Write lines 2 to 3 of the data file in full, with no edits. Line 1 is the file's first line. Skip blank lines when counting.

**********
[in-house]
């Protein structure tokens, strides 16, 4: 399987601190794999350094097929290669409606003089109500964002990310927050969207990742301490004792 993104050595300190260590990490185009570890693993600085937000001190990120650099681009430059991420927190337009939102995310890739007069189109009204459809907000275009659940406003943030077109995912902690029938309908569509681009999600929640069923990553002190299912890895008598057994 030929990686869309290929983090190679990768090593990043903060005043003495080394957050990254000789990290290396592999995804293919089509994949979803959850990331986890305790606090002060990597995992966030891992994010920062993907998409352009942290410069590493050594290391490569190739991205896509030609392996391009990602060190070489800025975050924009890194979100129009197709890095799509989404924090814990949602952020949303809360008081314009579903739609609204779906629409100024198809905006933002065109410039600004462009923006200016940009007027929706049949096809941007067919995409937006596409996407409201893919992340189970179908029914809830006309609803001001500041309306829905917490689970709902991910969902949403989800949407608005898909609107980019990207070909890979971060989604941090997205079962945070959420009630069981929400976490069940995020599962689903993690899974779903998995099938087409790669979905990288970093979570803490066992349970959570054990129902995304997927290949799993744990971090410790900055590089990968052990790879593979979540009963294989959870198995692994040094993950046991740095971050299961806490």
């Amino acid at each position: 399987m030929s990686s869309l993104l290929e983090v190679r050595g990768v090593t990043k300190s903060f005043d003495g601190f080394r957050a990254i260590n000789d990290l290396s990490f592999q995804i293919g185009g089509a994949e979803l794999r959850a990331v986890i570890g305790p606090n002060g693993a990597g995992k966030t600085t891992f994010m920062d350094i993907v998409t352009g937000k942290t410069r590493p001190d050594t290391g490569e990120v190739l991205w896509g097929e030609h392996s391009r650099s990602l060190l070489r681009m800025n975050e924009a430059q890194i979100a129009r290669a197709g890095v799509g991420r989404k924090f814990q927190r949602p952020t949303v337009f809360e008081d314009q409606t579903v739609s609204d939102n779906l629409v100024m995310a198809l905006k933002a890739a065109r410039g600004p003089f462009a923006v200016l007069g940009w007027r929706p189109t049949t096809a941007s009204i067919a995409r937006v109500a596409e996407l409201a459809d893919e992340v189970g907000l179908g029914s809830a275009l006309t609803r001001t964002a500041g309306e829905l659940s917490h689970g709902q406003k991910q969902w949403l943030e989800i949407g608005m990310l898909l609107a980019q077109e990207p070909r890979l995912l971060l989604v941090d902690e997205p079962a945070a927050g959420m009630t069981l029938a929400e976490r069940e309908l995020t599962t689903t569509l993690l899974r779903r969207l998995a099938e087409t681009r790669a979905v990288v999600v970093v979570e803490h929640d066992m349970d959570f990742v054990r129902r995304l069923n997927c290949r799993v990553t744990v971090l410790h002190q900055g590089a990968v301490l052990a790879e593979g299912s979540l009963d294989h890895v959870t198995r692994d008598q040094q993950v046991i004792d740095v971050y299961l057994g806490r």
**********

């Protein structure tokens, strides 16, 4: 399987601190794999350094097929290669409606003089109500964002990310927050969207990742301490004792 993104050595300190260590990490185009570890693993600085937000001190990120650099681009430059991420927190337009939102995310890739007069189109009204459809907000275009659940406003943030077109995912902690029938309908569509681009999600929640069923990553002190299912890895008598057994 030929990686869309290929983090190679990768090593990043903060005043003495080394957050990254000789990290290396592999995804293919089509994949979803959850990331986890305790606090002060990597995992966030891992994010920062993907998409352009942290410069590493050594290391490569190739991205896509030609392996391009990602060190070489800025975050924009890194979100129009197709890095799509989404924090814990949602952020949303809360008081314009579903739609609204779906629409100024198809905006933002065109410039600004462009923006200016940009007027929706049949096809941007067919995409937006596409996407409201893919992340189970179908029914809830006309609803001001500041309306829905917490689970709902991910969902949403989800949407608005898909609107980019990207070909890979971060989604941090997205079962945070959420009630069981929400976490069940995020599962689903993690899974779903998995099938087409790669979905990288970093979570803490066992349970959570054990129902995304997927290949799993744990971090410790900055590089990968052990790879593979979540009963294989959870198995692994040094993950046991740095971050299961806490």
């Amino acid at each position: 399987m030929s990686s869309l993104l290929e983090v190679r050595g990768v090593t990043k300190s903060f005043d003495g601190f080394r957050a990254i260590n000789d990290l290396s990490f592999q995804i293919g185009g089509a994949e979803l794999r959850a990331v986890i570890g305790p606090n002060g693993a990597g995992k966030t600085t891992f994010m920062d350094i993907v998409t352009g937000k942290t410069r590493p001190d050594t290391g490569e990120v190739l991205w896509g097929e030609h392996s391009r650099s990602l060190l070489r681009m800025n975050e924009a430059q890194i979100a129009r290669a197709g890095v799509g991420r989404k924090f814990q927190r949602p952020t949303v337009f809360e008081d314009q409606t579903v739609s609204d939102n779906l629409v100024m995310a198809l905006k933002a890739a065109r410039g600004p003089f462009a923006v200016l007069g940009w007027r929706p189109t049949t096809a941007s009204i067919a995409r937006v109500a596409e996407l409201a459809d893919e992340v189970g907000l179908g029914s809830a275009l006309t609803r001001t964002a500041g309306e829905l659940s917490h689970g709902q406003k991910q969902w949403l943030e989800i949407g608005m990310l898909l609107a980019q077109e990207p070909r890979l995912l971060l989604v941090d902690e997205p079962a945070a927050g959420m009630t069981l029938a929400e976490r069940e309908l995020t599962t689903t569509l993690l899974r779903r969207l998995a099938e087409t681009r790669a979905v990288v999600v970093v979570e803490h929640d066992m349970d959570f990742v054990r129902r995304l069923n997927c290949r799993v990553t744990v971090l410790h002190q900055g590089a990968v301490l052990a790879e593979g299912s979540l009963d294989h890895v959870t198995r692994d008598q040094q993950v046991i004792d740095v971050y299961l057994g806490r």